- A new study found that we underestimate the frequency and positivity with which people think about us creating a Thought Gap and Liking Gap
- ‘The Thought Gap may blind people to the basic truth that our friends think about us just as much as we think about them after conversations’
- The Liking Gap explains that people commonly underestimate how well they’re liked after interacting with another person
- Both phenomena are caused in part because we don’t have access to others’ inner thoughts after we finish our conversations with them
- It was also shown that the Thought Gap grows over time
- The study was conducted by social psychologists from the University of Pennsylvania and Harvard University
PUBLISHED: 16:20 EST, 13 November 2021 | UPDATED: 16:20 EST, 13 November 2021
It is true people are preoccupied with themselves, but a new study shows that they’re thinking about, and even like you, more than you realize.
A study conducted by social psychologists from the University of Pennsylvania and Harvard University found that we underestimate the frequency and positivity with which people think about us.
People spend about half their waking hours in some form of conversation. After we leave these conversations, we often replay these interactions in our head to reminisce, revisit advice, and reconsider our every little move.
But as we go over the conversations we had in our heads, we often believe that our conversation partner isn’t doing the same.
‘Just as our conversation partners echo in our minds, we echo in theirs,’ the study found.
As the study explains, not knowing someone else’s thoughts poses a challenge to understand whether you have impacted them ‘to the same degree that they have impacted you.’
During conversations, people grant us insight to their inner thoughts through dialogue, tone, body language, etc. but that access ends with the conversation.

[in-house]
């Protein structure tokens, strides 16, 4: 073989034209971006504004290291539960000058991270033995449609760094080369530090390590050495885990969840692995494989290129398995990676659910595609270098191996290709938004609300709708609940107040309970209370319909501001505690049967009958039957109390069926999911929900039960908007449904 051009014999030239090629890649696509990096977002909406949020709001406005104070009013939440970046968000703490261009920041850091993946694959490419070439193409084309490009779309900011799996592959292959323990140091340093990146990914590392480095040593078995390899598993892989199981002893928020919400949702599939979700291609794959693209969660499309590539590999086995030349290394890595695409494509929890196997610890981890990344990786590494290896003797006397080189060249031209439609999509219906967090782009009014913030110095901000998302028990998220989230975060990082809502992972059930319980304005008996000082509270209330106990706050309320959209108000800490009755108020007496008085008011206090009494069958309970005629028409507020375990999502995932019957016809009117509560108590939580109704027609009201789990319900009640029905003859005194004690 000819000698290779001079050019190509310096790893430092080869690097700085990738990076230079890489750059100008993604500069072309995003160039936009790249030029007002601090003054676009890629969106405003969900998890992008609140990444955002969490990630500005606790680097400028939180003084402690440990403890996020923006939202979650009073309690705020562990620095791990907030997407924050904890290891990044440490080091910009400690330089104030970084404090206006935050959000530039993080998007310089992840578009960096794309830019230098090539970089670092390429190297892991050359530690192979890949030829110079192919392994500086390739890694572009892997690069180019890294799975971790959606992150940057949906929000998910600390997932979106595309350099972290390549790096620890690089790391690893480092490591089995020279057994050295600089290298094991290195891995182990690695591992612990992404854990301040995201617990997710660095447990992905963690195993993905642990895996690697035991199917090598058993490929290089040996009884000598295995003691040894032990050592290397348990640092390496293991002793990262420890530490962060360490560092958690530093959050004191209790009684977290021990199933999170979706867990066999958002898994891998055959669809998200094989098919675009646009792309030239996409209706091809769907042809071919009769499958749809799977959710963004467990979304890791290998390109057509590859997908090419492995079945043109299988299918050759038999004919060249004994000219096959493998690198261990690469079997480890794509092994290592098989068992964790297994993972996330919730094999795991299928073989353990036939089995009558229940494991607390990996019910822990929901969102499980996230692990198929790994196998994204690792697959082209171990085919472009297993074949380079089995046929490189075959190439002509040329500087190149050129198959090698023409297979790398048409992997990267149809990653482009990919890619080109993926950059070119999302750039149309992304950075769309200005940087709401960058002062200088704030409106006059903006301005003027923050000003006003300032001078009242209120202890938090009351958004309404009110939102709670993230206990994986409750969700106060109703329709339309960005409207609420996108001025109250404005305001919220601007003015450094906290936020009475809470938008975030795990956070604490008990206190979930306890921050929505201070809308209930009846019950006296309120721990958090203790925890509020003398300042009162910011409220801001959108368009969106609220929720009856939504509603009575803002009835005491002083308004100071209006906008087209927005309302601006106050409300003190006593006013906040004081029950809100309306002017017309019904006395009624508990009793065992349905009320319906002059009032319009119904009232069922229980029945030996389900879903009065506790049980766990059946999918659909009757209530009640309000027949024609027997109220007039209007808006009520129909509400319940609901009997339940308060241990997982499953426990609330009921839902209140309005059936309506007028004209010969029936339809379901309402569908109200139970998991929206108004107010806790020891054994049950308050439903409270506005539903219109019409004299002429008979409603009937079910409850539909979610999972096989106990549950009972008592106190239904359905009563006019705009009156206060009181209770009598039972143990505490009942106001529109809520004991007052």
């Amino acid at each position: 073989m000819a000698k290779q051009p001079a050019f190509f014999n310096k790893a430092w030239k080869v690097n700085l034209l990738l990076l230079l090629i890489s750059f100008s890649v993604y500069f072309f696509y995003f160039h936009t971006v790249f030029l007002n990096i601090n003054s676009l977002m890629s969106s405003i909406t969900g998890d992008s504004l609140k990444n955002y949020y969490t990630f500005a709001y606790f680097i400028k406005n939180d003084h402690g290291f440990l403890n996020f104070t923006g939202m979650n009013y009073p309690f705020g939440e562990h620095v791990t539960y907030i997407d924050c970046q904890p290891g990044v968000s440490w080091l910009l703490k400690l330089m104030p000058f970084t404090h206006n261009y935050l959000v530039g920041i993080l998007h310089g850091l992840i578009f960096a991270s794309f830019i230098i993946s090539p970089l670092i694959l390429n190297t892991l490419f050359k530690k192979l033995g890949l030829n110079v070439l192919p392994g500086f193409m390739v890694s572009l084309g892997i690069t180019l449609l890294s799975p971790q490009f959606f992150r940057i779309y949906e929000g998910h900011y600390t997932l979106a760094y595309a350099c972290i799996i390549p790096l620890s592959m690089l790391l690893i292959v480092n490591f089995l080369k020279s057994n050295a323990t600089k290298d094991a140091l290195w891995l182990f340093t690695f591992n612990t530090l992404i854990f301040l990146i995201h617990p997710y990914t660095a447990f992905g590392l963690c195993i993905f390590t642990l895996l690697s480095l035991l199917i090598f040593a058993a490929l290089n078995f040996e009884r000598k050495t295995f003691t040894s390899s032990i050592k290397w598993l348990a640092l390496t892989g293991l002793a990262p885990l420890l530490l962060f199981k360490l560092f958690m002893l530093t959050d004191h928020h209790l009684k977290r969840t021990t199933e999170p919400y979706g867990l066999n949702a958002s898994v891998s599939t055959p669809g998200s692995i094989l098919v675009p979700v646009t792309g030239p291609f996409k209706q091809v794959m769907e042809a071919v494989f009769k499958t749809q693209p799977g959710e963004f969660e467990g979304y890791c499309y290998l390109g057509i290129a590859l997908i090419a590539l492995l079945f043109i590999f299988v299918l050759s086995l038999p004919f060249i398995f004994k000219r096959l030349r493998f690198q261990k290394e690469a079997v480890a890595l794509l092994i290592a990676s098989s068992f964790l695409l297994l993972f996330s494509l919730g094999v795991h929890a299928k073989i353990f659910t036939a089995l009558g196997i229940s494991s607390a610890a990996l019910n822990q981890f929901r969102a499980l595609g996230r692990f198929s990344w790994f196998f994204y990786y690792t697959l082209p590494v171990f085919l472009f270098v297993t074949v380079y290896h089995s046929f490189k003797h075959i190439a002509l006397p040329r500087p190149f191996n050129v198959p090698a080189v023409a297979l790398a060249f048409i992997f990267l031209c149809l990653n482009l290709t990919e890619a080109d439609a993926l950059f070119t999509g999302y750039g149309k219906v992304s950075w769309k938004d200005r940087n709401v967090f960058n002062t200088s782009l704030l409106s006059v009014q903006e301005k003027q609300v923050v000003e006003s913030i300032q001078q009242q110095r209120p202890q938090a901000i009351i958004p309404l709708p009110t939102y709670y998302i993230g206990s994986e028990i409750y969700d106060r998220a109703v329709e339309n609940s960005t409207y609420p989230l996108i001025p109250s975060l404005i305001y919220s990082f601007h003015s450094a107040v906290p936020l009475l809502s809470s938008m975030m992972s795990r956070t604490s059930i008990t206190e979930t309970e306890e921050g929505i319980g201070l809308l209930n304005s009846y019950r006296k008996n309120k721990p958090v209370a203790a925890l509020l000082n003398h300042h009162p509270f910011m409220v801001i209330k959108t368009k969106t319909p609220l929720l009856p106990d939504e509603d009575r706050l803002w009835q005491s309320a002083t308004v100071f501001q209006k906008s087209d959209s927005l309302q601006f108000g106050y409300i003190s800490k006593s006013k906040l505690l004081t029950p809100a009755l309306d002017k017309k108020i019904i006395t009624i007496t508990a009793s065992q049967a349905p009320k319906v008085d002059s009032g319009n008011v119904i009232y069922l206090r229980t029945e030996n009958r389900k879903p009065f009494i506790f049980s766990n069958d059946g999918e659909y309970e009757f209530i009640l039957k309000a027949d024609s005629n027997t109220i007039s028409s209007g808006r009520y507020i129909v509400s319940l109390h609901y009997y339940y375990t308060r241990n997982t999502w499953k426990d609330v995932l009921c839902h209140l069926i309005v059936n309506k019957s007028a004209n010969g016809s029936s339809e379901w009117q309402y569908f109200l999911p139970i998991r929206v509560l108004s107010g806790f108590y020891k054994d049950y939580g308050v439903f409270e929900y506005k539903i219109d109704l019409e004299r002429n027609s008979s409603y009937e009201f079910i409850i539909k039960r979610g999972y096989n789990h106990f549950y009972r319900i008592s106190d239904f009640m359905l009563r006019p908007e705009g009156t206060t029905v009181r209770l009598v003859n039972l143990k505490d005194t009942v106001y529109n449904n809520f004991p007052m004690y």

‘This is a significant psychological transition, as people go from being intimately connected with another person’s thoughts to being alone with their own thoughts,’ the study explains.
‘But because other people’s thoughts remain hidden from us, the impact we have on our conversation partners remains greater than we know,’ the study states.
As more time after the conversation passes a ‘gulf widens’ between your thoughts and theirs. One of the experiments tracked the Thought Gap over time to find that it widens as the hours grow after the conversation.
Through the eight different situations in which the Thought Gap was studied, it remained an overall truth: after walking away from a conversation, people continued to mull it over but assumed that their partner had moved on.
Whether it be getting to know someone, an intimate dialogue with your best friend, or an arguments with a partner, they’re laying awake at night thinking about it too.
‘The Thought Gap may blind people to the basic truth that our friends think about us just as much as we think about them after conversations,’ the study notes.
The Thought Gap happens for most conversations but it doesn’t happen for all as one of the study’s authors explained. Gus Cooney, a professor at The Wharton School at University of Pennsylvania, said: ‘Maybe your mom really does think about you more than you think about her, sadly.’
While the Thought Gap proved consistent for both positive and negative conversations, the Liking Gap proves that people generally perceive your interactions more positively than you think.
Previous research found that ‘people systematically underestimated how much their partner liked them and enjoyed their company,’ the study notes.
People tend to overestimate themselves in most capacities but most people leave conversations pessimistically pondering how it went.
Multiple studies have found the Liking Gap in both short and long conversations, all genders, group and one-on-one conversations, and children as young as five years old.
The Thought Gap and the Liking Gap combined shows that people are generally pessimistic about the ‘the content and frequency’ of others thoughts about them.
Adam Mastroianni, a postdoctoral research scholar at Columbia Business School who has done work on the liking gap, explained to Vice that while sometimes anxiety inducing, fixating on our interactions and perceived ‘social shortcomings’ can have positive impacts when we attempt to fix them.
‘We obsess over the joke that didn’t land, the name we forgot, the careless thing we shouldn’t have said, and that makes us funnier, more attentive, and more careful the next time around,’ he said. ‘But it also fills our heads with negative thoughts about ourselves, leading us to assume the worst about what others think of us – in this case, that they don’t think of us much at all, and when they do, it ain’t good.’
Responding to the study, people were overall ‘pleasantly surprised’ when they discovered their conversation partners were also thinking about them in a more positive way than they originally believed.